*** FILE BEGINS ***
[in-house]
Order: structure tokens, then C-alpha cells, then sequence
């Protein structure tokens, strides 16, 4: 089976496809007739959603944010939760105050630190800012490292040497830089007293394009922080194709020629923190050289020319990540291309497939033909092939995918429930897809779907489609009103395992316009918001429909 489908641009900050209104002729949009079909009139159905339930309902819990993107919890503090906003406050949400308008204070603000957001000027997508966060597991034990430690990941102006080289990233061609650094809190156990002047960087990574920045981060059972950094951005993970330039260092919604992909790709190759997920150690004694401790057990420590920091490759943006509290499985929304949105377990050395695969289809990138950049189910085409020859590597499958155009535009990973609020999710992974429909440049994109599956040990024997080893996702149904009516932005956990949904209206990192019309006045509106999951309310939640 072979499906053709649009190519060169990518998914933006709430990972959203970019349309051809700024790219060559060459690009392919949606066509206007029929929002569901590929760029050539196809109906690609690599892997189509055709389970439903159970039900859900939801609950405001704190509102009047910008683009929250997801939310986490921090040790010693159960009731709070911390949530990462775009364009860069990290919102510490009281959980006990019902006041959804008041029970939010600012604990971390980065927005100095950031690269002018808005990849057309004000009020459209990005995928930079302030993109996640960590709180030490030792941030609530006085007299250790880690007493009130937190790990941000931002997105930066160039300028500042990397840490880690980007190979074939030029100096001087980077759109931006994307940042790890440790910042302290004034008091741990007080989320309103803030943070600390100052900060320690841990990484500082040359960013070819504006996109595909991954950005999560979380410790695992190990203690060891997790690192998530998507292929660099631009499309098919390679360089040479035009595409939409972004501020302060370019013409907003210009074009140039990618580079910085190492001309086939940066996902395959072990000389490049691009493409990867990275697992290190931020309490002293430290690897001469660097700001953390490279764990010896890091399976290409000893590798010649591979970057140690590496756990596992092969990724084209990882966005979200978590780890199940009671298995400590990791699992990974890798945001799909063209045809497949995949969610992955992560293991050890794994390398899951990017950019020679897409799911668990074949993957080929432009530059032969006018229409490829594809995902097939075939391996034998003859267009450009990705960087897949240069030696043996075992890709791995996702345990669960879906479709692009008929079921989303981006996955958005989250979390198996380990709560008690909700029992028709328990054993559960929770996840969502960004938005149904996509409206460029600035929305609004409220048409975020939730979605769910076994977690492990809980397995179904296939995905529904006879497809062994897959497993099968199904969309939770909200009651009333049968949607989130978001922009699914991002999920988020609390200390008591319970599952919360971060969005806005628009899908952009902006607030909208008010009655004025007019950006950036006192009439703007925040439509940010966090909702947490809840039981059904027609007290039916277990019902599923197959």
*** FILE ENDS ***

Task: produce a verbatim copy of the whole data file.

[in-house]
Order: structure tokens, then C-alpha cells, then sequence
């Protein structure tokens, strides 16, 4: 089976496809007739959603944010939760105050630190800012490292040497830089007293394009922080194709020629923190050289020319990540291309497939033909092939995918429930897809779907489609009103395992316009918001429909 489908641009900050209104002729949009079909009139159905339930309902819990993107919890503090906003406050949400308008204070603000957001000027997508966060597991034990430690990941102006080289990233061609650094809190156990002047960087990574920045981060059972950094951005993970330039260092919604992909790709190759997920150690004694401790057990420590920091490759943006509290499985929304949105377990050395695969289809990138950049189910085409020859590597499958155009535009990973609020999710992974429909440049994109599956040990024997080893996702149904009516932005956990949904209206990192019309006045509106999951309310939640 072979499906053709649009190519060169990518998914933006709430990972959203970019349309051809700024790219060559060459690009392919949606066509206007029929929002569901590929760029050539196809109906690609690599892997189509055709389970439903159970039900859900939801609950405001704190509102009047910008683009929250997801939310986490921090040790010693159960009731709070911390949530990462775009364009860069990290919102510490009281959980006990019902006041959804008041029970939010600012604990971390980065927005100095950031690269002018808005990849057309004000009020459209990005995928930079302030993109996640960590709180030490030792941030609530006085007299250790880690007493009130937190790990941000931002997105930066160039300028500042990397840490880690980007190979074939030029100096001087980077759109931006994307940042790890440790910042302290004034008091741990007080989320309103803030943070600390100052900060320690841990990484500082040359960013070819504006996109595909991954950005999560979380410790695992190990203690060891997790690192998530998507292929660099631009499309098919390679360089040479035009595409939409972004501020302060370019013409907003210009074009140039990618580079910085190492001309086939940066996902395959072990000389490049691009493409990867990275697992290190931020309490002293430290690897001469660097700001953390490279764990010896890091399976290409000893590798010649591979970057140690590496756990596992092969990724084209990882966005979200978590780890199940009671298995400590990791699992990974890798945001799909063209045809497949995949969610992955992560293991050890794994390398899951990017950019020679897409799911668990074949993957080929432009530059032969006018229409490829594809995902097939075939391996034998003859267009450009990705960087897949240069030696043996075992890709791995996702345990669960879906479709692009008929079921989303981006996955958005989250979390198996380990709560008690909700029992028709328990054993559960929770996840969502960004938005149904996509409206460029600035929305609004409220048409975020939730979605769910076994977690492990809980397995179904296939995905529904006879497809062994897959497993099968199904969309939770909200009651009333049968949607989130978001922009699914991002999920988020609390200390008591319970599952919360971060969005806005628009899908952009902006607030909208008010009655004025007019950006950036006192009439703007925040439509940010966090909702947490809840039981059904027609007290039916277990019902599923197959």